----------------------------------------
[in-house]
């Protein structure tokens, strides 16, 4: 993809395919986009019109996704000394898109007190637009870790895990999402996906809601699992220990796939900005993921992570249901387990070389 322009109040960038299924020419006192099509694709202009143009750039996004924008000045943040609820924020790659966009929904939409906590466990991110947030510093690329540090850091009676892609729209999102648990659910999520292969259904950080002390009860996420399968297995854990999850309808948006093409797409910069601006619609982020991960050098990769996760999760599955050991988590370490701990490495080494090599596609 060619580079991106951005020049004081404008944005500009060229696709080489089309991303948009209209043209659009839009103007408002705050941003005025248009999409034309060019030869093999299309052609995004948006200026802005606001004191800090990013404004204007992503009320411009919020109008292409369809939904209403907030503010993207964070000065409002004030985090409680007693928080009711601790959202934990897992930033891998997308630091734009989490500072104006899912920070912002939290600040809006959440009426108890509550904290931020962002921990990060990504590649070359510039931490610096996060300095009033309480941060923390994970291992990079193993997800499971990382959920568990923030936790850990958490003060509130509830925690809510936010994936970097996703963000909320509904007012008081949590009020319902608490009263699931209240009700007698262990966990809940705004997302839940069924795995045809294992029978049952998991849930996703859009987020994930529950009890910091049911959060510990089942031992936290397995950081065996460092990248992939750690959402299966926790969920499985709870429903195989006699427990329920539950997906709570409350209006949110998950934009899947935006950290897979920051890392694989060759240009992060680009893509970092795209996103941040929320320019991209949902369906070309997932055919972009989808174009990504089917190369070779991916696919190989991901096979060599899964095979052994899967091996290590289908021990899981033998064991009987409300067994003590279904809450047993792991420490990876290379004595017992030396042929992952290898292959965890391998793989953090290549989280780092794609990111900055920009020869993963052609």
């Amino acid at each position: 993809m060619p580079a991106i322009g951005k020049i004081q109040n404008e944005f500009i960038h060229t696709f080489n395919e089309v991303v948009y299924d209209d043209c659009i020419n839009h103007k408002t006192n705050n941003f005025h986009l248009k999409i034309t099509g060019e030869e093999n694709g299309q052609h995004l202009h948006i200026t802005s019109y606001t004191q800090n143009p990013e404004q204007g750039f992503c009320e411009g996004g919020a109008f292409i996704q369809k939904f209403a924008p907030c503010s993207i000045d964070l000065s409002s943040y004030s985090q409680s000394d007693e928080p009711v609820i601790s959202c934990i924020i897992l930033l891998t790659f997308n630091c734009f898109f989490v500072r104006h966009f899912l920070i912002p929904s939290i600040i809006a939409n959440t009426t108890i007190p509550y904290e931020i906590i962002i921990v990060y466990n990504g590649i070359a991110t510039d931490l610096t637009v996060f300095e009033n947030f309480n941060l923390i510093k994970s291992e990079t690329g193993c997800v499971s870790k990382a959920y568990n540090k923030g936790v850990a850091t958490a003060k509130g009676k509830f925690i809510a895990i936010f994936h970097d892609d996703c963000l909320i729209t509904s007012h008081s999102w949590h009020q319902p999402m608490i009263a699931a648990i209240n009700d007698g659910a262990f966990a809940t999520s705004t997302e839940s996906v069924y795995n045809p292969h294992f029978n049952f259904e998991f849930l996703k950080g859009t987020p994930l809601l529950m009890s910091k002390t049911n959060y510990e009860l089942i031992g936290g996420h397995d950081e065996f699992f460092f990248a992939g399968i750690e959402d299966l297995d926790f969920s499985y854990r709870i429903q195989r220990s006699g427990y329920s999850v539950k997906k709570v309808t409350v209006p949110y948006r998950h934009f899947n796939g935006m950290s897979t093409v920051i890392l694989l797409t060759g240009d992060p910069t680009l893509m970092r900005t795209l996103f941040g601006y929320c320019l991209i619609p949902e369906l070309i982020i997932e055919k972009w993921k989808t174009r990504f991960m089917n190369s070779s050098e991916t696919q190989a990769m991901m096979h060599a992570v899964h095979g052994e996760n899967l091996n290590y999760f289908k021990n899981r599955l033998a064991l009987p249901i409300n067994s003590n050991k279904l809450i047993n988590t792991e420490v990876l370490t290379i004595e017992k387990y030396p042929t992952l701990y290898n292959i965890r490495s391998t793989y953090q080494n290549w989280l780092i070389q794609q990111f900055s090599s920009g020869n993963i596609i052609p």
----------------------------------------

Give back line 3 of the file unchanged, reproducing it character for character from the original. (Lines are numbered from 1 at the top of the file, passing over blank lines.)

């Amino acid at each position: 993809m060619p580079a991106i322009g951005k020049i004081q109040n404008e944005f500009i960038h060229t696709f080489n395919e089309v991303v948009y299924d209209d043209c659009i020419n839009h103007k408002t006192n705050n941003f005025h986009l248009k999409i034309t099509g060019e030869e093999n694709g299309q052609h995004l202009h948006i200026t802005s019109y606001t004191q800090n143009p990013e404004q204007g750039f992503c009320e411009g996004g919020a109008f292409i996704q369809k939904f209403a924008p907030c503010s993207i000045d964070l000065s409002s943040y004030s985090q409680s000394d007693e928080p009711v609820i601790s959202c934990i924020i897992l930033l891998t790659f997308n630091c734009f898109f989490v500072r104006h966009f899912l920070i912002p929904s939290i600040i809006a939409n959440t009426t108890i007190p509550y904290e931020i906590i962002i921990v990060y466990n990504g590649i070359a991110t510039d931490l610096t637009v996060f300095e009033n947030f309480n941060l923390i510093k994970s291992e990079t690329g193993c997800v499971s870790k990382a959920y568990n540090k923030g936790v850990a850091t958490a003060k509130g009676k509830f925690i809510a895990i936010f994936h970097d892609d996703c963000l909320i729209t509904s007012h008081s999102w949590h009020q319902p999402m608490i009263a699931a648990i209240n009700d007698g659910a262990f966990a809940t999520s705004t997302e839940s996906v069924y795995n045809p292969h294992f029978n049952f259904e998991f849930l996703k950080g859009t987020p994930l809601l529950m009890s910091k002390t049911n959060y510990e009860l089942i031992g936290g996420h397995d950081e065996f699992f460092f990248a992939g399968i750690e959402d299966l297995d926790f969920s499985y854990r709870i429903q195989r220990s006699g427990y329920s999850v539950k997906k709570v309808t409350v209006p949110y948006r998950h934009f899947n796939g935006m950290s897979t093409v920051i890392l694989l797409t060759g240009d992060p910069t680009l893509m970092r900005t795209l996103f941040g601006y929320c320019l991209i619609p949902e369906l070309i982020i997932e055919k972009w993921k989808t174009r990504f991960m089917n190369s070779s050098e991916t696919q190989a990769m991901m096979h060599a992570v899964h095979g052994e996760n899967l091996n290590y999760f289908k021990n899981r599955l033998a064991l009987p249901i409300n067994s003590n050991k279904l809450i047993n988590t792991e420490v990876l370490t290379i004595e017992k387990y030396p042929t992952l701990y290898n292959i965890r490495s391998t793989y953090q080494n290549w989280l780092i070389q794609q990111f900055s090599s920009g020869n993963i596609i052609p």